Hawk the Slayer


Review by David Paul Hellings



“When his father is mortally wounded at the hands of his brother – the evil wizard Voltan – Hawk is bequeathed a magical sword which responds to his thoughts. Swearing vengeance on his brother, he gathers together a trusty band of giants, dwarves, elves and witches and, together, these warriors will end Voltan’s reign of terror forever, or die trying”.

– via Network on Air.


Director Terry Marcel’s 1980, low budget, British fantasy film “Hawk the Slayer” remains a cult favourite and rightly so. The story is a simple tale of revenge, greed, heroism, and lost love, played out by an engaging cast with a wealth of ideas. The film is fun and entertaining, pitching the dashing romantic lead John Terry against the always enjoyable Jack Palance as his evil brother.

As with Mike Hodges’ “Flash Gordon”, released the same year, “Hawk the Slayer” in a post “Jaws” and “Star Wars” world, would be met with a negative response from critics and mainstream audiences now used to bigger budgets and growing epic scale. Compared to the cinematic giant of “Lord of the Rings”, most fantasy films of the 80s now appear dated, kitsch, and lacking. Yet, “Hawk the Slayer” has seen its fan base grow since its original release and with good reason: it is a film that doesn’t always take itself too seriously, yet doesn’t allow itself to become a parody.

“Hawk the Slayer” takes a simple storyline and works it well. The magic sword may not be a “Stormbringer” with its twisted and tragic resolution, but it does seemingly have a life of its own and it works for the purpose of the story. The film was aimed at a young and teen market, but has attracted an older fanbase of fantasy followers and gamers also as time has passed. It is a story well told as Hawk gathers his gang of misfits and outsiders to take out the brutal Voltan (Hollywood legend Palance, clearly relishing his role as the villain of the piece), aided by witchcraft and sorcery. The multiple, quickfiring crossbow may not have made it into other fantasy films, but it retains its charm in a film that has both darkness and humour.

HAWK THE SLAYER“Hawk the Slayer” retains a sense of atmosphere and was unfairly judged by the highbrow critics on its release (no, the giant isn’t particularly giant, but still has the essence of one). Yet, it was a rare British outing in the genre at a time when the UK was already beginning to lose itself in well-dressed period pieces. The global success of “Chariots of Fire” (1981) and “Gandhi” (1982) would begin a seemingly never ending production line of worthy costume dramas before the romcom age of the early 90s and “Four Weddings and a Funeral” (1994), and gangster films that decreased in quality, but increasingly filled the rest of the British production list.

For a decidedly low budget fantasy film with an electronic soundtrack (a choice also taken by the makers of “Ladyhawke” in 1985), “Hawk the Slayer” is an engaging piece with characters that are both entertaining and sympathetic. The misty lands have a certain Hammer Films geography to them, but this adds to the appeal, creating a sparse landscape full of bandits, witches, deluded cults and more, that our band of heroes must encounter before the final conflict with the dreaded Voltan.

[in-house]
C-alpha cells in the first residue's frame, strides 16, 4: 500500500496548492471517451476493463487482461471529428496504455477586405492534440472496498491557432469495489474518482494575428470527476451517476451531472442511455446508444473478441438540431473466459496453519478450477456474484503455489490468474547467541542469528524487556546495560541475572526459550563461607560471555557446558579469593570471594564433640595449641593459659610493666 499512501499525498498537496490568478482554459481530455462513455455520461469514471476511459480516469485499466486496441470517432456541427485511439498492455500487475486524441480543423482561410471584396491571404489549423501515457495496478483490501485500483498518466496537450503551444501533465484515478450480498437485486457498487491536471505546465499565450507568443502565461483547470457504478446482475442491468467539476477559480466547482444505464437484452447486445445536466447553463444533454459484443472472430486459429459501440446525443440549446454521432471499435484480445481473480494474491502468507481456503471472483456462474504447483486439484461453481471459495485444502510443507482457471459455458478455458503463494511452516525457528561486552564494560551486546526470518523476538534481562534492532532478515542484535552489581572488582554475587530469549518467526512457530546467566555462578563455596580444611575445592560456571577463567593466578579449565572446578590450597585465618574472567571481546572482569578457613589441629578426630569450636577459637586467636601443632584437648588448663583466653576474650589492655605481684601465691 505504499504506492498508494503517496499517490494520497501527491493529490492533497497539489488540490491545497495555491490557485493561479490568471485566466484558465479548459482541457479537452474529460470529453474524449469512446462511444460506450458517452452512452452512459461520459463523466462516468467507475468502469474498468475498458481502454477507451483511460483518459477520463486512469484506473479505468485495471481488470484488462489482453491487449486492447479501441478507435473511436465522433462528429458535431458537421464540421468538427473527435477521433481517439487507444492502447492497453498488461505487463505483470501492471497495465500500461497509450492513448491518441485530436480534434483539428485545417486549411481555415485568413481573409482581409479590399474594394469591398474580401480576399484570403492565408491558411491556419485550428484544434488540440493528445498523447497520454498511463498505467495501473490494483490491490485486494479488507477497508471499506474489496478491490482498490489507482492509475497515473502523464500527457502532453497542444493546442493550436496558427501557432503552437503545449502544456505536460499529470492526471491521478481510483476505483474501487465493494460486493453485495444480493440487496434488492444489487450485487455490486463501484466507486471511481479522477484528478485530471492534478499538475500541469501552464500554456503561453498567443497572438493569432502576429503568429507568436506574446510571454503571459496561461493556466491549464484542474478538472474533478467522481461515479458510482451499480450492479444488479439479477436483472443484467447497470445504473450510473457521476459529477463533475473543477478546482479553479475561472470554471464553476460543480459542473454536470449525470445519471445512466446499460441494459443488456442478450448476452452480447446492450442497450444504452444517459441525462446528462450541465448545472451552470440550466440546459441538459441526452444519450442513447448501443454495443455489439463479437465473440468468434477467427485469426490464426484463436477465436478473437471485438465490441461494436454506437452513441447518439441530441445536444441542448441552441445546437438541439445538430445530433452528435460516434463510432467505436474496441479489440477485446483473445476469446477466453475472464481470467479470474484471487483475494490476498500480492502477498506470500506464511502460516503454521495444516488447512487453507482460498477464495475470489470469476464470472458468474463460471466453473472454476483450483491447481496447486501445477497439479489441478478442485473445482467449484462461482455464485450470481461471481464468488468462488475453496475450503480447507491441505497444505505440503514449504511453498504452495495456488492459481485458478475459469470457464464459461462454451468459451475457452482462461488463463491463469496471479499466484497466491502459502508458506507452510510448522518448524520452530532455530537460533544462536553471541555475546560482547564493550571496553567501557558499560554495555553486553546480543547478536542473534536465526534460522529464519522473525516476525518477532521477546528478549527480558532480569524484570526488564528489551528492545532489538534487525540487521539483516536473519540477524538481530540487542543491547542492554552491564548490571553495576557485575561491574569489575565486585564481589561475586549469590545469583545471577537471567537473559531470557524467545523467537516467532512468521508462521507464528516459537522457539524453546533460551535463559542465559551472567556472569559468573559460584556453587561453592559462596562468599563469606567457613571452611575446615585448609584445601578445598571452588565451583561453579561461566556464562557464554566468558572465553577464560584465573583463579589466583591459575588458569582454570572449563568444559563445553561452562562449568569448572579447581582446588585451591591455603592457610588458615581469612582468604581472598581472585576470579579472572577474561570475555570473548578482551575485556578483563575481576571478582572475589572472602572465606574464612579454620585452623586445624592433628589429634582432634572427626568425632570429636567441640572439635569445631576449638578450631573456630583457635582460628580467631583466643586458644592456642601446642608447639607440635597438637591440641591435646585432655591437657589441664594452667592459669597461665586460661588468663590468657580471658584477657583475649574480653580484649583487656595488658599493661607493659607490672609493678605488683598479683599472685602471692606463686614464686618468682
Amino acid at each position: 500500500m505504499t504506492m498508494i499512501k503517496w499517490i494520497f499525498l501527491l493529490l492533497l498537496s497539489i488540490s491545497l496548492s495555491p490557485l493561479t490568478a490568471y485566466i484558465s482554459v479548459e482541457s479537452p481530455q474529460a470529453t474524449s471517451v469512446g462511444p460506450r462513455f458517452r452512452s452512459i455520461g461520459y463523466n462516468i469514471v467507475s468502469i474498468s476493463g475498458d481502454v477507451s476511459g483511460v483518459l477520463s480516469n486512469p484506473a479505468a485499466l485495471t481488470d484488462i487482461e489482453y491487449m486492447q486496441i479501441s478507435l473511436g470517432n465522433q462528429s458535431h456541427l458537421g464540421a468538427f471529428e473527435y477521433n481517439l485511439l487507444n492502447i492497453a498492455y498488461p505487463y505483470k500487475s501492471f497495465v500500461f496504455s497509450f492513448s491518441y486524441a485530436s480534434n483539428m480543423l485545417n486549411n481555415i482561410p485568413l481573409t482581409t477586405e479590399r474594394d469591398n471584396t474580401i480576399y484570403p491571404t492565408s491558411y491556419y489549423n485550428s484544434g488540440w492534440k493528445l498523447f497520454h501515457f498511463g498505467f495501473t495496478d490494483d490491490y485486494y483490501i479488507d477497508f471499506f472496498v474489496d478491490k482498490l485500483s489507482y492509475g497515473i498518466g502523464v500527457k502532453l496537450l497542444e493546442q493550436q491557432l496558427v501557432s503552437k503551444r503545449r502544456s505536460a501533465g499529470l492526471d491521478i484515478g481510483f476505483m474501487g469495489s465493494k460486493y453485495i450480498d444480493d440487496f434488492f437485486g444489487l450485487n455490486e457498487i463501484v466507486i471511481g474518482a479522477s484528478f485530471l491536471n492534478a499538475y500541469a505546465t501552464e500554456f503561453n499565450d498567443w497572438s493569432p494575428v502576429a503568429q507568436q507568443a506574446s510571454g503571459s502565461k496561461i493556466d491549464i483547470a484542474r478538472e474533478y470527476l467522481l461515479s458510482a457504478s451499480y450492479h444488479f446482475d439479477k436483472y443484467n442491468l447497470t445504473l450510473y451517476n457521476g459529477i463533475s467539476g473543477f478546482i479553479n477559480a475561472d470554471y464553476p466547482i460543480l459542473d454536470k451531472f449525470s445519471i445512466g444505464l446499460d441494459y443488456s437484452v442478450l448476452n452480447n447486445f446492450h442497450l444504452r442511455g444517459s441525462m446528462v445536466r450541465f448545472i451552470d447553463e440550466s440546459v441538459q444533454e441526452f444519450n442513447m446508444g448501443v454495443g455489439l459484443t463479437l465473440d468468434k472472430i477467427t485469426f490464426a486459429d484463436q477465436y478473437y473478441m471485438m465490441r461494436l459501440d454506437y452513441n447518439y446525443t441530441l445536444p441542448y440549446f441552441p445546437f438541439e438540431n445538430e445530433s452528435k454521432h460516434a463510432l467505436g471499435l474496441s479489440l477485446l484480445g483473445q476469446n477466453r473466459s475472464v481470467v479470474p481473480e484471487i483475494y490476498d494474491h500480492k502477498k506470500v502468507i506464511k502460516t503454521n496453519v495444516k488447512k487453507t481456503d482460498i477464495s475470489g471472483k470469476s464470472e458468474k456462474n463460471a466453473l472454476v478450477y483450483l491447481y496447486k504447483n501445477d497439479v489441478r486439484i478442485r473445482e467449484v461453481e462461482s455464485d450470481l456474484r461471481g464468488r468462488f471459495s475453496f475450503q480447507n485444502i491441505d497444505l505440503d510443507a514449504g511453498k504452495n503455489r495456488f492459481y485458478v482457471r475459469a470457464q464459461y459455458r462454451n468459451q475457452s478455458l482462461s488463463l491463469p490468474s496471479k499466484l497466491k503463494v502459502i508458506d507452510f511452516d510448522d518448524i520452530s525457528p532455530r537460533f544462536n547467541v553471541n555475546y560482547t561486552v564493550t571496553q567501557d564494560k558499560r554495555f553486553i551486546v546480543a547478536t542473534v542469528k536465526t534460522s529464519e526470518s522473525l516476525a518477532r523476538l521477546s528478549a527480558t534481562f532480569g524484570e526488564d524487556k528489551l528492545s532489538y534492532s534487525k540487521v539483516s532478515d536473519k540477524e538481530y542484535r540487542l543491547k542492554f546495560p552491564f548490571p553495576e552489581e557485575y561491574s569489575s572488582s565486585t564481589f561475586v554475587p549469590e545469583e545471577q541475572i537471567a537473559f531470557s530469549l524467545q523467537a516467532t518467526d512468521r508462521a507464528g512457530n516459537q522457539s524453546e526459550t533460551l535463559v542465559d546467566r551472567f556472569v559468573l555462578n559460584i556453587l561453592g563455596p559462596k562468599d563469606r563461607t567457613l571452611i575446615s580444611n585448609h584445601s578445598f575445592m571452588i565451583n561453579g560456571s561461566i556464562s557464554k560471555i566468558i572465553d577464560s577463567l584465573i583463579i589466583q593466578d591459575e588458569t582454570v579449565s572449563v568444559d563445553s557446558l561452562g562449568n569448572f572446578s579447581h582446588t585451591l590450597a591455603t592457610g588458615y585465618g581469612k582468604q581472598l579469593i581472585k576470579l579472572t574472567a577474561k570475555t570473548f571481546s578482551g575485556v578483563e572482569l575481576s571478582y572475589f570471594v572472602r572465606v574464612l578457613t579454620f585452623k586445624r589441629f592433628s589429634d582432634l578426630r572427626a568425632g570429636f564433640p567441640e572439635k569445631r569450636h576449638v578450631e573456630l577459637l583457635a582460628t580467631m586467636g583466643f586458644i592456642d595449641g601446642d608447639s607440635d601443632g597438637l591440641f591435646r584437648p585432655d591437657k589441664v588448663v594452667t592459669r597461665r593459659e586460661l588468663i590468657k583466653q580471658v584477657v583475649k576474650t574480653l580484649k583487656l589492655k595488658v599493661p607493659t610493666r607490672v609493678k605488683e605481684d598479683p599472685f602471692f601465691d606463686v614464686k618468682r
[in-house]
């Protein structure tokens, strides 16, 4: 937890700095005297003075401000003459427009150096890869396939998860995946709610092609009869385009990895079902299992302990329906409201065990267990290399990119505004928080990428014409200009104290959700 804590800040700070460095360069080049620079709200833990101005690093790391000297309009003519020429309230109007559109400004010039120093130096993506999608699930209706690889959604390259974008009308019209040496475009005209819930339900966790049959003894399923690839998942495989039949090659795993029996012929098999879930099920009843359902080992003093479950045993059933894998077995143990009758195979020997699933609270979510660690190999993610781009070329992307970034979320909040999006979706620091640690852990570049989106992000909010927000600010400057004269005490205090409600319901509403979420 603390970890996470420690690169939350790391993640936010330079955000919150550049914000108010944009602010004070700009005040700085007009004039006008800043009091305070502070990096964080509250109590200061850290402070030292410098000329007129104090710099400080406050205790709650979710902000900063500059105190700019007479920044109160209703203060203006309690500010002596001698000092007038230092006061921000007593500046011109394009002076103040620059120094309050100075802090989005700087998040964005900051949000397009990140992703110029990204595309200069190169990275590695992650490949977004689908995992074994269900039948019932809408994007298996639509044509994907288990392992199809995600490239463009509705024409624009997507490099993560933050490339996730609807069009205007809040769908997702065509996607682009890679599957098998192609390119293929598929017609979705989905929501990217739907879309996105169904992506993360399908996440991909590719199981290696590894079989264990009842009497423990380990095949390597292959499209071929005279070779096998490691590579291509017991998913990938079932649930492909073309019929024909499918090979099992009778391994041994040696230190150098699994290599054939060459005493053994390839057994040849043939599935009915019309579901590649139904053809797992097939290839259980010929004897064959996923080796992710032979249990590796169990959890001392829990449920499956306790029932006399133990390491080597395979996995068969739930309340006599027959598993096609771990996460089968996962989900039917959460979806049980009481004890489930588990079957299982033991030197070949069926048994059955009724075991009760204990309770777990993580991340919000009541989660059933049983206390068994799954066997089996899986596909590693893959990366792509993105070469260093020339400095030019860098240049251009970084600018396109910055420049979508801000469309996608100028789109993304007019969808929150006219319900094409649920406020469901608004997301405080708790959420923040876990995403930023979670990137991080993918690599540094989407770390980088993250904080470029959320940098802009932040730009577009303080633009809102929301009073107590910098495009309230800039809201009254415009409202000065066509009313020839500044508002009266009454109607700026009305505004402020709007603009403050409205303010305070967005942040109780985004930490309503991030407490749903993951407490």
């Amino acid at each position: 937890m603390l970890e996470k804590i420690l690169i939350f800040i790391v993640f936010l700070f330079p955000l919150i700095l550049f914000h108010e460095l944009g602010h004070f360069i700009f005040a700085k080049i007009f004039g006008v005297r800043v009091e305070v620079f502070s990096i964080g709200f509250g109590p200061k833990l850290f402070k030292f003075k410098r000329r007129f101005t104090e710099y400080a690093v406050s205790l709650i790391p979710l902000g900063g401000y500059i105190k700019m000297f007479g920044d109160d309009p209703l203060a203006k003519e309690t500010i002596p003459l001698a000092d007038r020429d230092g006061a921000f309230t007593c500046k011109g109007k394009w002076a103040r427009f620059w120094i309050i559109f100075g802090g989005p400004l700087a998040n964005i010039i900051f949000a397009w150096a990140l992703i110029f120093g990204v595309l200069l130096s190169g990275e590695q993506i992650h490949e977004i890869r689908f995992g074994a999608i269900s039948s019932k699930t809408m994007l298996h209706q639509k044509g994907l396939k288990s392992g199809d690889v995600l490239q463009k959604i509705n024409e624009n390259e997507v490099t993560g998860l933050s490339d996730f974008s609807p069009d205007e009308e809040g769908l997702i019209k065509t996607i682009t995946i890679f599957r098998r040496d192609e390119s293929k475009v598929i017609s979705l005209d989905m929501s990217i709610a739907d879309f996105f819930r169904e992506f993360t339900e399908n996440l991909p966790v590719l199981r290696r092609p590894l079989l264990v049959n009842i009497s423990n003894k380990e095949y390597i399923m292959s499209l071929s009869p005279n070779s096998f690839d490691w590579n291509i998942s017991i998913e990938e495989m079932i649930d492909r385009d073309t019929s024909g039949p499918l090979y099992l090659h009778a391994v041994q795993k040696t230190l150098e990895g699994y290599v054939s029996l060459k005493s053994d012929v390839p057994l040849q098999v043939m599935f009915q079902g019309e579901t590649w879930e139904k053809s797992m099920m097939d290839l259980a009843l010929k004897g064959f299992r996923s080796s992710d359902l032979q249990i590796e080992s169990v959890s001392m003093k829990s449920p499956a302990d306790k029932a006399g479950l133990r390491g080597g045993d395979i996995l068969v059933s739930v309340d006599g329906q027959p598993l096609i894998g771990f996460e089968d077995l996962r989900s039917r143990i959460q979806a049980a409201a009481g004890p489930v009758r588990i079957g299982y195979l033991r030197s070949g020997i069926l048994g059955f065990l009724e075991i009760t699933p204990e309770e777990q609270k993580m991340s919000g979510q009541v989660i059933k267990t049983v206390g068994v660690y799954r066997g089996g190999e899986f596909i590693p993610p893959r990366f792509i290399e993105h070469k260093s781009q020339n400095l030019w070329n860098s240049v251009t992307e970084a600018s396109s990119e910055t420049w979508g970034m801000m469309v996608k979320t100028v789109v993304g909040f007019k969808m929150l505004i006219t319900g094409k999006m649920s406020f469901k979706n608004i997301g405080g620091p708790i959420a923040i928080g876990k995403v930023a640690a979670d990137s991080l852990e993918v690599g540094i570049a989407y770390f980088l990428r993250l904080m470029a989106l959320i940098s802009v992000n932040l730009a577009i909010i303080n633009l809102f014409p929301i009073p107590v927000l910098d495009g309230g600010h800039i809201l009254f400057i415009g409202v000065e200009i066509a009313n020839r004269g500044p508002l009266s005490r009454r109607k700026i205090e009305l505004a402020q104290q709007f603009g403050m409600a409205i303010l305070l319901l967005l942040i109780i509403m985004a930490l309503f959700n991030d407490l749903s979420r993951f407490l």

“Hawk the Slayer” is from a time before directors began unnecessarily dragging out stories into nine-hour plus trilogies; a period in which there were no $200m + budgets; an era in which you worked with what you had and the results were often more imaginative. The fact that thirty-five years after its release, Terry Marcel’s fantasy piece still has such a firm following is testament to the film. Whether the long mooted sequel (Marcel has again recently tried to gain financing, this time through a failed Kickstarter) materialises, remains unlikely. At least he has the original to look back upon, as do we all. Enormous fun for audiences of all ages.

The Blu ray is excellent and should be a welcome offering to fans and new viewers alike, as are the illuminating behind the scenes special features. Highly recommended.

Sales info:

“An undoubted pop culture classic, Hawk the Slayer continues to amaze viewers with its fearless combination of swords and sorcery, bloodthirsty revenge and brotherly violence – all topped off with a disco-style soundtrack! Starring Jack Palance, John Terry and a host of British character actors, Hawk the Slayer is presented here for the first time as a new High Definition transfer from the original 35mm cut negative, in its original theatrical aspect ratio”.

Special Features:
Original theatrical trailer (HD).
Raw textless elements (HD).
Clapperboard: Revenge by the Sword.
By the Sword Divided – candid on-location interviews.
Sharpening the Blade – behind the scenes.
Image gallery (HD).
Original script PDF.

Catalogue Number : 7958042

Classification: PG

Number of Discs: 1

Picture: 1080p HD 1.75:1

Sound: Stereo / English

Subtitles: English

Region: B

Time: 93 mins approx.

Hawk the Slayer is available in both Blu ray and DVD from Network at:


This review originally appeared on SFFWorld at:


Banner image:
Limited edition 24″x36″ screen print by Nathaneal Marsh available at:


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